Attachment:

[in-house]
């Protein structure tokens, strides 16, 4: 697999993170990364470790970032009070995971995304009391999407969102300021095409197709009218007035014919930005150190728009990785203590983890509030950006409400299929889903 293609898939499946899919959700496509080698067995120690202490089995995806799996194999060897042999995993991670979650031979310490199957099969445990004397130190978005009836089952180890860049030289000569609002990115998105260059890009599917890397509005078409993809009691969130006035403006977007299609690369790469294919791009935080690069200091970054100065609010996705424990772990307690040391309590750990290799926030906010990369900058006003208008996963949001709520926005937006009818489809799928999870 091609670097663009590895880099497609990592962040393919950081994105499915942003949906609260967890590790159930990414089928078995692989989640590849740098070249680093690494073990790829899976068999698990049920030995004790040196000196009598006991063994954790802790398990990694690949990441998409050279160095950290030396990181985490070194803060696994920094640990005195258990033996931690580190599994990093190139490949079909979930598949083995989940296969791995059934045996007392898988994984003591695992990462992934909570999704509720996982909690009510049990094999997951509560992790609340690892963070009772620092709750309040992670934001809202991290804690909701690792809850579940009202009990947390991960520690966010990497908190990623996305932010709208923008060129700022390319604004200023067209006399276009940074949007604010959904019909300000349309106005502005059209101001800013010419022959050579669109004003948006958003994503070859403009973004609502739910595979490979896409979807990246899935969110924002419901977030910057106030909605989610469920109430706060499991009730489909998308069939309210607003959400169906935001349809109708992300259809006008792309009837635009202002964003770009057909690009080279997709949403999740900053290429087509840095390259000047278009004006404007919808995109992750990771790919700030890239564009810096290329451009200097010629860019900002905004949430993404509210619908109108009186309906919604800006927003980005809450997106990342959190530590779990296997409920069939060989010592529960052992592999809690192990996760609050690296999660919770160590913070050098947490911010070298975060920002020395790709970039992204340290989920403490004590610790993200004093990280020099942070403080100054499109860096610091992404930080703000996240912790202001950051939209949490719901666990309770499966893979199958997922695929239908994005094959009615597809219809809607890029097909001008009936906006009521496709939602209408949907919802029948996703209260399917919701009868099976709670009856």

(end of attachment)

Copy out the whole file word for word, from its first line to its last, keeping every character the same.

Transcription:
[in-house]
């Protein structure tokens, strides 16, 4: 697999993170990364470790970032009070995971995304009391999407969102300021095409197709009218007035014919930005150190728009990785203590983890509030950006409400299929889903 293609898939499946899919959700496509080698067995120690202490089995995806799996194999060897042999995993991670979650031979310490199957099969445990004397130190978005009836089952180890860049030289000569609002990115998105260059890009599917890397509005078409993809009691969130006035403006977007299609690369790469294919791009935080690069200091970054100065609010996705424990772990307690040391309590750990290799926030906010990369900058006003208008996963949001709520926005937006009818489809799928999870 091609670097663009590895880099497609990592962040393919950081994105499915942003949906609260967890590790159930990414089928078995692989989640590849740098070249680093690494073990790829899976068999698990049920030995004790040196000196009598006991063994954790802790398990990694690949990441998409050279160095950290030396990181985490070194803060696994920094640990005195258990033996931690580190599994990093190139490949079909979930598949083995989940296969791995059934045996007392898988994984003591695992990462992934909570999704509720996982909690009510049990094999997951509560992790609340690892963070009772620092709750309040992670934001809202991290804690909701690792809850579940009202009990947390991960520690966010990497908190990623996305932010709208923008060129700022390319604004200023067209006399276009940074949007604010959904019909300000349309106005502005059209101001800013010419022959050579669109004003948006958003994503070859403009973004609502739910595979490979896409979807990246899935969110924002419901977030910057106030909605989610469920109430706060499991009730489909998308069939309210607003959400169906935001349809109708992300259809006008792309009837635009202002964003770009057909690009080279997709949403999740900053290429087509840095390259000047278009004006404007919808995109992750990771790919700030890239564009810096290329451009200097010629860019900002905004949430993404509210619908109108009186309906919604800006927003980005809450997106990342959190530590779990296997409920069939060989010592529960052992592999809690192990996760609050690296999660919770160590913070050098947490911010070298975060920002020395790709970039992204340290989920403490004590610790993200004093990280020099942070403080100054499109860096610091992404930080703000996240912790202001950051939209949490719901666990309770499966893979199958997922695929239908994005094959009615597809219809809607890029097909001008009936906006009521496709939602209408949907919802029948996703209260399917919701009868099976709670009856």